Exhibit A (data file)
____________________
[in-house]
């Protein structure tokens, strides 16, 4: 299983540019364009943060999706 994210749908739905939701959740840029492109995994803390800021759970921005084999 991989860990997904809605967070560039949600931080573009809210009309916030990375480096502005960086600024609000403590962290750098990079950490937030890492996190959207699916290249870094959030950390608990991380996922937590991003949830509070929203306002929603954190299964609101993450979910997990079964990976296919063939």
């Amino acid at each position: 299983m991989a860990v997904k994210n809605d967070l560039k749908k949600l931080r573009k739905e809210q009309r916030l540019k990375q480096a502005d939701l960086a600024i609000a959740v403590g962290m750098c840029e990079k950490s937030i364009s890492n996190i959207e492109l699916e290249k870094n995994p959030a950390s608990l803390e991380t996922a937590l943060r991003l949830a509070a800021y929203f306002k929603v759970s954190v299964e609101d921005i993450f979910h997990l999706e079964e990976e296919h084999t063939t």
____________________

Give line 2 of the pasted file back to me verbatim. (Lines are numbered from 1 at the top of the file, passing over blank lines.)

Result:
């Protein structure tokens, strides 16, 4: 299983540019364009943060999706 994210749908739905939701959740840029492109995994803390800021759970921005084999 991989860990997904809605967070560039949600931080573009809210009309916030990375480096502005960086600024609000403590962290750098990079950490937030890492996190959207699916290249870094959030950390608990991380996922937590991003949830509070929203306002929603954190299964609101993450979910997990079964990976296919063939």